Sunday, February 19, 2017

The bones may be dry, but not the writer

kw: book reviews, nonfiction, science, nature, essay collections

Once or twice over the years I stumbled upon an essay by Loren Eiseley. He always had a fresh take on a subject, and his writing has a lyrical quality unlike anyone else from the mid-Twentieth Century on. So when I came across his collected essays in two volumes, I couldn't resist!

I've just finished reading Loren Eiseley, Collected Essays, Vol. 1, edited by William Cronon. This volume and its companion are the 2016 offering of The Library of America Series. Volume 1 contains in three sections the three books The Immense Journey, The Firmament of Time, and The Unexpected Universe, and a fourth section, Uncollected Prose.

In modern terms, Eiseley was primarily a hominin palaeontologist; he studied the bones and grave-related artifacts of ancient humans and their ancestors and related species such as the Australopithecines. He studied human and prehuman evolution. This is in contrast to an anthropologist who studies human artifacts as evidence of culture and technology. Gathering specimens of archaic humans has always been difficult and very few were known in the 1950's to 1970's when Eiseley was most active. As late as the 1990's you could fit all known specimens of non-sapiens hominids and hominins into a footlocker. A small one. In his day a largeish suitcase was probably sufficient.

When writing for scientific publication, he could write prose as concise and acerbic as any. When writing for the public—and it is clear that this is what he most enjoyed—he wrote with heart and imagination and great lyricism. I know no other like him. He could immerse himself in a different viewpoint and somehow the writing drags us in with him. For example, writing of a spider, that was spinning a web in the heat of a street light late into winter:
  "Good Lord," I thought, "she has found herself a kind of minor sun and is going to upset the course of nature."
  I procured a ladder… There she was, the universe running down around her, warmly arranged among her guy ropes attached to the lamp supports—a great black and yellow embodiment of the life force, not giving up to either frost or stepladders. She ignored me and went on tightening and improving her web. … a kind of heroism, a world where even a spider refuses to lie down and die if a rope can still be spun on to a star. (p 111)
He notes that the web was her entire universe, and that she paid attention to nothing that wasn't in direct contact with her web. Then he wonders what we are missing, thinking that all the universe we see is all the universe there is.

He had a kind of sideways take on natural selection. Clearly understanding evolution and evolutionary theory, he points out that the popular image of "survival of the fittest" is quite wrong-headed and actually back-to-front. More than once he described how little lungfish struggle from drying pond to, hopefully, wetter ones, and calls them "fish failures". The genetic pathway their ancestors took made them less fit as a fish, but more fit overall, allowing them to endure where "fishier fish" could not. A species of lungfish or something like it evolved into the earliest amphibian. Those lungfish that still exist aren't much in the way of being fishes, nor of being salamanders, but are a compromise of both.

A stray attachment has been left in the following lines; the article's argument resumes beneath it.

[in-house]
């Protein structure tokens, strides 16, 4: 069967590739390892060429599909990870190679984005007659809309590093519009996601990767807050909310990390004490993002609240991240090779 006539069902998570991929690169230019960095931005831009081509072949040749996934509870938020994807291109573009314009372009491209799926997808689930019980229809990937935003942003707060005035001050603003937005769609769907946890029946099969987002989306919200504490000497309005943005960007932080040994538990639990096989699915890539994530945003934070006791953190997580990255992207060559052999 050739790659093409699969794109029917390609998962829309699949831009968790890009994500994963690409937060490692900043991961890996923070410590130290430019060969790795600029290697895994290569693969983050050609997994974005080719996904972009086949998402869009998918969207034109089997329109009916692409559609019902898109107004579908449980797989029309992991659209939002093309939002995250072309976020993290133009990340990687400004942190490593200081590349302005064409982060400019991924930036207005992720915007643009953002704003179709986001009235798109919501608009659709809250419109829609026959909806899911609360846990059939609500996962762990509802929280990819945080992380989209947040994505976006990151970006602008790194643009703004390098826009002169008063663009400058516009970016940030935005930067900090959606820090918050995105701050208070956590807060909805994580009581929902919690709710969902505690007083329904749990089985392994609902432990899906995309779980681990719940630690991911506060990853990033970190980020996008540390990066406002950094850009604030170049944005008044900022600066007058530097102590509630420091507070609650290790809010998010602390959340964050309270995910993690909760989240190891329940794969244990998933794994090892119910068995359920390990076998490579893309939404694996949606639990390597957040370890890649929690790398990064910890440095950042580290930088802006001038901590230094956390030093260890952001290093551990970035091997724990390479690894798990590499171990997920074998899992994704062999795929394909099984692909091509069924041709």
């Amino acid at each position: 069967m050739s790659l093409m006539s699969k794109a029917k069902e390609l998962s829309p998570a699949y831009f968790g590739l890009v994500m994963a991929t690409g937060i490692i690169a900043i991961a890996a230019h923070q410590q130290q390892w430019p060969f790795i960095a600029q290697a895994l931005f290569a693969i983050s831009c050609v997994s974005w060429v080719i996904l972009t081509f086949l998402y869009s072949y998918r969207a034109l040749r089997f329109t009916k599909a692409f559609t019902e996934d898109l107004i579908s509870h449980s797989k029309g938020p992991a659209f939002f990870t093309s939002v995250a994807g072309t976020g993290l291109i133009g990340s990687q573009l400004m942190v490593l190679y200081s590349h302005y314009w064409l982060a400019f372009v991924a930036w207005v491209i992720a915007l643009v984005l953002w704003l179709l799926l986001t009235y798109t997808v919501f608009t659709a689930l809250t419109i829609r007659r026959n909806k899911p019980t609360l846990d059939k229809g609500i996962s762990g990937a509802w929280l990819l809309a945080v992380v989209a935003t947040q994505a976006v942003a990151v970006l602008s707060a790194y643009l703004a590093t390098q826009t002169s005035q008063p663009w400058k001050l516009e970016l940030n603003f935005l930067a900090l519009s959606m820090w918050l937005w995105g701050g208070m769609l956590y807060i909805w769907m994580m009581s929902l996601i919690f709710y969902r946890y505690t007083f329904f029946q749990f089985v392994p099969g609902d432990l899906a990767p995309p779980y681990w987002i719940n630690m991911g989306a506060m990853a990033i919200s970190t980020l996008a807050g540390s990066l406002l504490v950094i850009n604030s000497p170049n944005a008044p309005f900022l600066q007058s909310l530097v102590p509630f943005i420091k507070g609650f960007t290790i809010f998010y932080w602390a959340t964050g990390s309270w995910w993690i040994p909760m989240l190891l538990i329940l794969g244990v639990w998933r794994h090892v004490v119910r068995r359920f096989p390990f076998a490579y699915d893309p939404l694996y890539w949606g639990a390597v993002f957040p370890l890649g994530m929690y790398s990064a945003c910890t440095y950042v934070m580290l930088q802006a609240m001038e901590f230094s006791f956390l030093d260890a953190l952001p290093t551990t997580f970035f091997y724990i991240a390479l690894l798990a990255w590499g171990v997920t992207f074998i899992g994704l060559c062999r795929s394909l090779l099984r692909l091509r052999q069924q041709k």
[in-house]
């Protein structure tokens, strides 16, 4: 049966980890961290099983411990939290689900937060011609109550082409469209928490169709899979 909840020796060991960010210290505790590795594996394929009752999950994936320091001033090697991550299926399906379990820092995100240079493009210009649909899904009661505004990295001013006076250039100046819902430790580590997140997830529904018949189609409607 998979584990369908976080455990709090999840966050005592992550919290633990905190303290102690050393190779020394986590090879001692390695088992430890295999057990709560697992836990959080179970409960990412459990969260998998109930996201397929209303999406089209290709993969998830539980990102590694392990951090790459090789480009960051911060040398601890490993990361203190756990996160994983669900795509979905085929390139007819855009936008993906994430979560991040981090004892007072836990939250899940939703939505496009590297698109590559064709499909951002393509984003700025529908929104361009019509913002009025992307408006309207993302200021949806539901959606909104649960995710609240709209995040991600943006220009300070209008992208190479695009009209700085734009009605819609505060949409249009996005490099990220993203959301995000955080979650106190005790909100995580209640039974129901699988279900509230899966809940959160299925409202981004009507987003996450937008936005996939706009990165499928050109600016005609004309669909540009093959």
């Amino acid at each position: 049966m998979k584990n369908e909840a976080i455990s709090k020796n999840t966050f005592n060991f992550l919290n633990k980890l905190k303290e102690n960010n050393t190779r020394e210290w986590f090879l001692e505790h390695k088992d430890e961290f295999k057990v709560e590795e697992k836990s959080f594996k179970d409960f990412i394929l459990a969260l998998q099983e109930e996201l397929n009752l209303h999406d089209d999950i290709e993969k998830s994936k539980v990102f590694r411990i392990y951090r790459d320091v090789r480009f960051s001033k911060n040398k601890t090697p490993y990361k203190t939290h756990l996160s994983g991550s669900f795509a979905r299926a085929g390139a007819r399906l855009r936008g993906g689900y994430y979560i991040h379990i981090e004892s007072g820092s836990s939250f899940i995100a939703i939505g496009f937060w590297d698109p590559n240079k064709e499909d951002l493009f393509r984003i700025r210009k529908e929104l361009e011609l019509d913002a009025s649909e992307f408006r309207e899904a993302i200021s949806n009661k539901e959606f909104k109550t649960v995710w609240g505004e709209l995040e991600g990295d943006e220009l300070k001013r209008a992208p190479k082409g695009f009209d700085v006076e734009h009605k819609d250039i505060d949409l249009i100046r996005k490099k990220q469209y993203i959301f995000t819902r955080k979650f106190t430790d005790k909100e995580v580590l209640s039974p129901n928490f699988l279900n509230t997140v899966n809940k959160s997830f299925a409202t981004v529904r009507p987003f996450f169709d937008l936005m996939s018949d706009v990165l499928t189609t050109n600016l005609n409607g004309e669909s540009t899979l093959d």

In the same way, proto-human primates were small, became hairless and rather weak, adopting an upright posture before they had brain enough to be much of a toolmaker. Somehow this "failed ape" survived long enough to develop toolmaking, fire, and broader social groupings, all with a brain not much larger than a chimp's.

But at a later stage, language erupted. To this day we know less about the development of language skills than about the depths of the sea. In several of the essays Eiseley waxes lyrical about what this could have meant. Language effectively brought most physical evolution to a halt, substituting cultural evolution. Human culture effectively shields us from most strictures of natural selection. But as compared to the lungfish, are we closer to the salamander, or still only a little ways beyond the ape? Are we like the lungfish in truth, no more than halfway developed in a direction we cannot discern? Are we still "failed apes" and "not-quite amphibians"…let alone a true "land" animal along the track of that analogy? In one of the last essays in the book Eiseley wonders if, having grasped the fires of the universe, will we survive our own half-formedness and grow to be worthy of the powers to which we aspire?

Indeed. I can hardly wait to dig into the second volume!

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